Changing the World One Good Deed at a Time
Whether it be from flyers lying around the YU campus or ystuds sent out, the phrase “join millions around the world by participating in Good Deeds Day” might have caught your attention. If you did not actually read through the entire email or meticulously scrutinize each detail on the flyer, then you may have missed the opportunity to take part in Good Deeds Day 2016. On Sunday, April 16th, 2016 tens of millions of people, thousands of organizations and business in over 60 countries around the globe united to do good and volunteer.
Good Deeds Day was initiated in 2007 by businesswoman and philanthropist, Shari Arison, and launched and organized by Ruach Tova (NGO), a part of The Ted Arison Family Foundation, the philanthropic arm of the Arison Group. According to Arison, “I believe that if people will think good, speak good and do good, the circles of goodness will grow in the world. Good Deeds Day has become the leading day of giving and this year individuals, school children, students, soldiers and employees from many businesses are joining in for the annual Good Deeds Day with the aim of doing a good deed for others.” As well as starting good deeds day, Shari Arison is American-born Israeli businesswoman and philanthropist, and Israel's wealthiest woman.
Specifically at YU, the Bnei Akiva Society, Tzedek Society, Social Justice Society, and Eruv Society, all under the auspices of Shira Feen (SC, ’18) and Devora Siegel (SC, ’17), sponsored the event and lead the group of students throughout the day. Good Deeds Day actually began weeks before the day itself, when members of the aforementioned clubs collected donations for a soup kitchen. That Sunday, however, students went to Masbia Kosher Soup Kitchen, donated the food collected, and peeled 350 pounds of carrots. As one of the only fully kosher kitchens, Masbia’s model is to “feed any empty stomach.” Afterwards, participants headed back to broadway pizza and stopped in Herald square where they had many booths to do quick small good deeds.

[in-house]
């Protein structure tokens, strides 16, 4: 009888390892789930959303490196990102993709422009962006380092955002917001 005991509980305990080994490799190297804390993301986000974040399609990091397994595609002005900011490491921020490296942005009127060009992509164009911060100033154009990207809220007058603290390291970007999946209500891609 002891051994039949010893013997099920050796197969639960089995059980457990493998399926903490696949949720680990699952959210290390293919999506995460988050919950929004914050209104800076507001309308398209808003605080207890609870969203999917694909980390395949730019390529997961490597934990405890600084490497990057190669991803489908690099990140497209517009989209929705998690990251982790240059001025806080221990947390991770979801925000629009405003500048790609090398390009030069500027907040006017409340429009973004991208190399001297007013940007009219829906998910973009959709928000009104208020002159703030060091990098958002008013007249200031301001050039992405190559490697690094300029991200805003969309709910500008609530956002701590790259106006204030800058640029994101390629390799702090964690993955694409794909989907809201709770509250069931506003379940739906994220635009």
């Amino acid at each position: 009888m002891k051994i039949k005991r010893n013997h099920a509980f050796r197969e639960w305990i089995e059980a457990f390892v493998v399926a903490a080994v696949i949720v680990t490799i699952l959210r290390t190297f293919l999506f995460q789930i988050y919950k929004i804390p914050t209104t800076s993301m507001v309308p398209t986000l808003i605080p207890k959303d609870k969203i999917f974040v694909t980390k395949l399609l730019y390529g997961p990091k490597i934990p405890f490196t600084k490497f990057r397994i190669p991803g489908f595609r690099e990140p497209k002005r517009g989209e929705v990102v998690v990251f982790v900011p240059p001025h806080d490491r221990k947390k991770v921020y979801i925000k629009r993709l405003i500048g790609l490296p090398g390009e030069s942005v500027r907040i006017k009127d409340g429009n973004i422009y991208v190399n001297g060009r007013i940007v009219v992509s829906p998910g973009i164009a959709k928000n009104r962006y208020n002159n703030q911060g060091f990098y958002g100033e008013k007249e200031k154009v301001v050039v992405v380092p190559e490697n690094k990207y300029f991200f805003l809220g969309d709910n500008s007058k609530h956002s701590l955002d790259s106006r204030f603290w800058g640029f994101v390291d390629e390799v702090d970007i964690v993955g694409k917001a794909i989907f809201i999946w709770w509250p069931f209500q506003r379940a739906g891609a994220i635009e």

According to Feen, “the day went absolutely amazing, I couldn’t have imagined it any better.” Moreover, she claimed that the best part of the day was coming back to Herald Square where the big NYC event for good deeds day was taking place and just feeling part of a bigger movement. Also, hands-on helping at the soup kitchen, and feeling like we were actually making it a difference, and the gratitude of the masbia staff showed towards us, made it all worth it. The most difficult aspect of coordinating this event was collecting donations in the cafeterias before the actual event to bring with us on good deeds day to donate to the soup kitchen. Siegel says that she “definitely wants to make this an annual event at YU.”
Efraim Benscher (Syms, ’18) thoroughly enjoyed himself. “It was an awesome time, people took off from their busy schedules to help others not as fortunate as us. I would absolutely participate again next year, because as I always say ‘time is a most precious gift from g-d but it is a gift that must be shared with others.’”
The only thing that Feen and Siegel would change, however, is that they would try do it at a location that can handle more volunteers. Unfortunately, Masbia could not accept that many volunteers so we had to limit advertising, and next year it would be great to get more students involved.
With the first annual Good Deeds Day at YU going in the books as a huge success, students are anxiously awaiting for it to come around next year.